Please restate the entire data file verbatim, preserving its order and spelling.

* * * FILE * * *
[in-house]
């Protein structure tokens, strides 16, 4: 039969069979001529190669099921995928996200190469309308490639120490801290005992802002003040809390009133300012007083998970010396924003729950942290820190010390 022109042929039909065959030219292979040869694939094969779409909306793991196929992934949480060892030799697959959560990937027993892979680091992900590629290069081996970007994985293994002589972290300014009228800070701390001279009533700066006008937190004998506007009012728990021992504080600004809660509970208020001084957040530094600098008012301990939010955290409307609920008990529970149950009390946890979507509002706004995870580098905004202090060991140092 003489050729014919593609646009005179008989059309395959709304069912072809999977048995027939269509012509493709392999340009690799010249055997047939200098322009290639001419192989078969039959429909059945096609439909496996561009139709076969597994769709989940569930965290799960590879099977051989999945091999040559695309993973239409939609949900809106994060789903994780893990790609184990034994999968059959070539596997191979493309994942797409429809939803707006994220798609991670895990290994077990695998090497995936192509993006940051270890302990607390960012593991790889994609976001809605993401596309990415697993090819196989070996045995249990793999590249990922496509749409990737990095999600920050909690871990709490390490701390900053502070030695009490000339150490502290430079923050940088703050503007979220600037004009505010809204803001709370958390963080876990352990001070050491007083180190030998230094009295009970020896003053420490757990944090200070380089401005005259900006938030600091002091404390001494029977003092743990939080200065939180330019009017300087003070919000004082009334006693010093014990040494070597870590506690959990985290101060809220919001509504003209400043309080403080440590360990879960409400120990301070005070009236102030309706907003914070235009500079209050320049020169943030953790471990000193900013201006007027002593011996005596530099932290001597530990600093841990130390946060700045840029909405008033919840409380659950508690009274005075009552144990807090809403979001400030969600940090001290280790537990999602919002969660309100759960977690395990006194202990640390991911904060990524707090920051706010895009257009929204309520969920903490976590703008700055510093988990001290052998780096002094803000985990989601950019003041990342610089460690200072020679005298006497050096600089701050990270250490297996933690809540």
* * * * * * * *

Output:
[in-house]
């Protein structure tokens, strides 16, 4: 039969069979001529190669099921995928996200190469309308490639120490801290005992802002003040809390009133300012007083998970010396924003729950942290820190010390 022109042929039909065959030219292979040869694939094969779409909306793991196929992934949480060892030799697959959560990937027993892979680091992900590629290069081996970007994985293994002589972290300014009228800070701390001279009533700066006008937190004998506007009012728990021992504080600004809660509970208020001084957040530094600098008012301990939010955290409307609920008990529970149950009390946890979507509002706004995870580098905004202090060991140092 003489050729014919593609646009005179008989059309395959709304069912072809999977048995027939269509012509493709392999340009690799010249055997047939200098322009290639001419192989078969039959429909059945096609439909496996561009139709076969597994769709989940569930965290799960590879099977051989999945091999040559695309993973239409939609949900809106994060789903994780893990790609184990034994999968059959070539596997191979493309994942797409429809939803707006994220798609991670895990290994077990695998090497995936192509993006940051270890302990607390960012593991790889994609976001809605993401596309990415697993090819196989070996045995249990793999590249990922496509749409990737990095999600920050909690871990709490390490701390900053502070030695009490000339150490502290430079923050940088703050503007979220600037004009505010809204803001709370958390963080876990352990001070050491007083180190030998230094009295009970020896003053420490757990944090200070380089401005005259900006938030600091002091404390001494029977003092743990939080200065939180330019009017300087003070919000004082009334006693010093014990040494070597870590506690959990985290101060809220919001509504003209400043309080403080440590360990879960409400120990301070005070009236102030309706907003914070235009500079209050320049020169943030953790471990000193900013201006007027002593011996005596530099932290001597530990600093841990130390946060700045840029909405008033919840409380659950508690009274005075009552144990807090809403979001400030969600940090001290280790537990999602919002969660309100759960977690395990006194202990640390991911904060990524707090920051706010895009257009929204309520969920903490976590703008700055510093988990001290052998780096002094803000985990989601950019003041990342610089460690200072020679005298006497050096600089701050990270250490297996933690809540």